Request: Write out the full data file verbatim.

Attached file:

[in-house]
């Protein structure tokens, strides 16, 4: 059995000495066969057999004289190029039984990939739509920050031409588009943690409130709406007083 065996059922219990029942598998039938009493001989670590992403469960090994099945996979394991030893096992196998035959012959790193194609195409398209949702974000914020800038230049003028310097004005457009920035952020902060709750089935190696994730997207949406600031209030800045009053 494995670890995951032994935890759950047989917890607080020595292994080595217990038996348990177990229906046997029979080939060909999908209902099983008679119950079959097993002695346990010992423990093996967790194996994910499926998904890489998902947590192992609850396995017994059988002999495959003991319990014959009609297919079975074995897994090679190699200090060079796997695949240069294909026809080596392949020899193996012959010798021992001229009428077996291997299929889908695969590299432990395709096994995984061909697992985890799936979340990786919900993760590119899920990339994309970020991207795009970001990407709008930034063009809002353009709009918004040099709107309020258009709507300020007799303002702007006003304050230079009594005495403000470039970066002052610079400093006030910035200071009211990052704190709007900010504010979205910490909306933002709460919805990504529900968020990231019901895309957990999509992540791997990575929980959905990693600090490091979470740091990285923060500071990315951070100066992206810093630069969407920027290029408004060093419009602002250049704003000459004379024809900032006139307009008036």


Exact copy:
[in-house]
């Protein structure tokens, strides 16, 4: 059995000495066969057999004289190029039984990939739509920050031409588009943690409130709406007083 065996059922219990029942598998039938009493001989670590992403469960090994099945996979394991030893096992196998035959012959790193194609195409398209949702974000914020800038230049003028310097004005457009920035952020902060709750089935190696994730997207949406600031209030800045009053 494995670890995951032994935890759950047989917890607080020595292994080595217990038996348990177990229906046997029979080939060909999908209902099983008679119950079959097993002695346990010992423990093996967790194996994910499926998904890489998902947590192992609850396995017994059988002999495959003991319990014959009609297919079975074995897994090679190699200090060079796997695949240069294909026809080596392949020899193996012959010798021992001229009428077996291997299929889908695969590299432990395709096994995984061909697992985890799936979340990786919900993760590119899920990339994309970020991207795009970001990407709008930034063009809002353009709009918004040099709107309020258009709507300020007799303002702007006003304050230079009594005495403000470039970066002052610079400093006030910035200071009211990052704190709007900010504010979205910490909306933002709460919805990504529900968020990231019901895309957990999509992540791997990575929980959905990693600090490091979470740091990285923060500071990315951070100066992206810093630069969407920027290029408004060093419009602002250049704003000459004379024809900032006139307009008036």